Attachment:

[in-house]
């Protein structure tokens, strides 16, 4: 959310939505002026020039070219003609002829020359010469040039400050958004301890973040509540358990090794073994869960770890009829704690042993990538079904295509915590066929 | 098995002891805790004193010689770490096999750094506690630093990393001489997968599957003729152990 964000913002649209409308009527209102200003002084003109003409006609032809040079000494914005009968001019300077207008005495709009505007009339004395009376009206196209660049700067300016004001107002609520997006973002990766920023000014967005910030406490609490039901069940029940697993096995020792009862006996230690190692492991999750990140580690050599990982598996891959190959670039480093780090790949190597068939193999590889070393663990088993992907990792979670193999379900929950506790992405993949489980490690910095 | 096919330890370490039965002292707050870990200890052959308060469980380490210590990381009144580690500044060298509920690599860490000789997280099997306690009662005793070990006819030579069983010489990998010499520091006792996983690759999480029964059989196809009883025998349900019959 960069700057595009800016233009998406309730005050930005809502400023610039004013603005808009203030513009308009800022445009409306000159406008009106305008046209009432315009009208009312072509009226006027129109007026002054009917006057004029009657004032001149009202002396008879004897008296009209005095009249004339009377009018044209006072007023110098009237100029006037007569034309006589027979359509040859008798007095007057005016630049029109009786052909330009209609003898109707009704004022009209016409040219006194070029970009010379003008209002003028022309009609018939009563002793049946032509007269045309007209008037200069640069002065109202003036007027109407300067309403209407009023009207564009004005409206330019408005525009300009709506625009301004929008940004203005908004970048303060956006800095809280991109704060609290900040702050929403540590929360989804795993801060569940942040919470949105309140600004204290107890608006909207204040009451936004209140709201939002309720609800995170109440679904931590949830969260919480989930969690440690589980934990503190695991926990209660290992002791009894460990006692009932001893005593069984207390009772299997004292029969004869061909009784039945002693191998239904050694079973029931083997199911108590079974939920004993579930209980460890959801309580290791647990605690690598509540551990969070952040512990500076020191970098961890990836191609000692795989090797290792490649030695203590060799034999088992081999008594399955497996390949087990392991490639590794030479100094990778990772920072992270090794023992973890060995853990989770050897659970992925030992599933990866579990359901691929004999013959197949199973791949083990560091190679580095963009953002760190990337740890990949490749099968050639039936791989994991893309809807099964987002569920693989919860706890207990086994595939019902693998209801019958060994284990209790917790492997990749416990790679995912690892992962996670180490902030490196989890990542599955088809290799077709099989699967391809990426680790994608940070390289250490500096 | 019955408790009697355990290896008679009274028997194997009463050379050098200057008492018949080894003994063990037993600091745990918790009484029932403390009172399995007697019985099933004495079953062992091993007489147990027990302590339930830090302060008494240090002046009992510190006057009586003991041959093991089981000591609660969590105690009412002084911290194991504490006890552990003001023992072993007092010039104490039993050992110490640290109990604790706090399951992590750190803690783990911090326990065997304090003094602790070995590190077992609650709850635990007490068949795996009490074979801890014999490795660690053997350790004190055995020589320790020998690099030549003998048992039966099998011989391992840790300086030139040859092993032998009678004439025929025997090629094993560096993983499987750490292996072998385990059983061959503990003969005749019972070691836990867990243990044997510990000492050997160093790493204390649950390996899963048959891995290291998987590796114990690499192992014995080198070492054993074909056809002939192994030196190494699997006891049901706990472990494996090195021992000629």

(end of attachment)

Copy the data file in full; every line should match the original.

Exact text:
[in-house]
């Protein structure tokens, strides 16, 4: 959310939505002026020039070219003609002829020359010469040039400050958004301890973040509540358990090794073994869960770890009829704690042993990538079904295509915590066929 | 098995002891805790004193010689770490096999750094506690630093990393001489997968599957003729152990 964000913002649209409308009527209102200003002084003109003409006609032809040079000494914005009968001019300077207008005495709009505007009339004395009376009206196209660049700067300016004001107002609520997006973002990766920023000014967005910030406490609490039901069940029940697993096995020792009862006996230690190692492991999750990140580690050599990982598996891959190959670039480093780090790949190597068939193999590889070393663990088993992907990792979670193999379900929950506790992405993949489980490690910095 | 096919330890370490039965002292707050870990200890052959308060469980380490210590990381009144580690500044060298509920690599860490000789997280099997306690009662005793070990006819030579069983010489990998010499520091006792996983690759999480029964059989196809009883025998349900019959 960069700057595009800016233009998406309730005050930005809502400023610039004013603005808009203030513009308009800022445009409306000159406008009106305008046209009432315009009208009312072509009226006027129109007026002054009917006057004029009657004032001149009202002396008879004897008296009209005095009249004339009377009018044209006072007023110098009237100029006037007569034309006589027979359509040859008798007095007057005016630049029109009786052909330009209609003898109707009704004022009209016409040219006194070029970009010379003008209002003028022309009609018939009563002793049946032509007269045309007209008037200069640069002065109202003036007027109407300067309403209407009023009207564009004005409206330019408005525009300009709506625009301004929008940004203005908004970048303060956006800095809280991109704060609290900040702050929403540590929360989804795993801060569940942040919470949105309140600004204290107890608006909207204040009451936004209140709201939002309720609800995170109440679904931590949830969260919480989930969690440690589980934990503190695991926990209660290992002791009894460990006692009932001893005593069984207390009772299997004292029969004869061909009784039945002693191998239904050694079973029931083997199911108590079974939920004993579930209980460890959801309580290791647990605690690598509540551990969070952040512990500076020191970098961890990836191609000692795989090797290792490649030695203590060799034999088992081999008594399955497996390949087990392991490639590794030479100094990778990772920072992270090794023992973890060995853990989770050897659970992925030992599933990866579990359901691929004999013959197949199973791949083990560091190679580095963009953002760190990337740890990949490749099968050639039936791989994991893309809807099964987002569920693989919860706890207990086994595939019902693998209801019958060994284990209790917790492997990749416990790679995912690892992962996670180490902030490196989890990542599955088809290799077709099989699967391809990426680790994608940070390289250490500096 | 019955408790009697355990290896008679009274028997194997009463050379050098200057008492018949080894003994063990037993600091745990918790009484029932403390009172399995007697019985099933004495079953062992091993007489147990027990302590339930830090302060008494240090002046009992510190006057009586003991041959093991089981000591609660969590105690009412002084911290194991504490006890552990003001023992072993007092010039104490039993050992110490640290109990604790706090399951992590750190803690783990911090326990065997304090003094602790070995590190077992609650709850635990007490068949795996009490074979801890014999490795660690053997350790004190055995020589320790020998690099030549003998048992039966099998011989391992840790300086030139040859092993032998009678004439025929025997090629094993560096993983499987750490292996072998385990059983061959503990003969005749019972070691836990867990243990044997510990000492050997160093790493204390649950390996899963048959891995290291998987590796114990690499192992014995080198070492054993074909056809002939192994030196190494699997006891049901706990472990494996090195021992000629």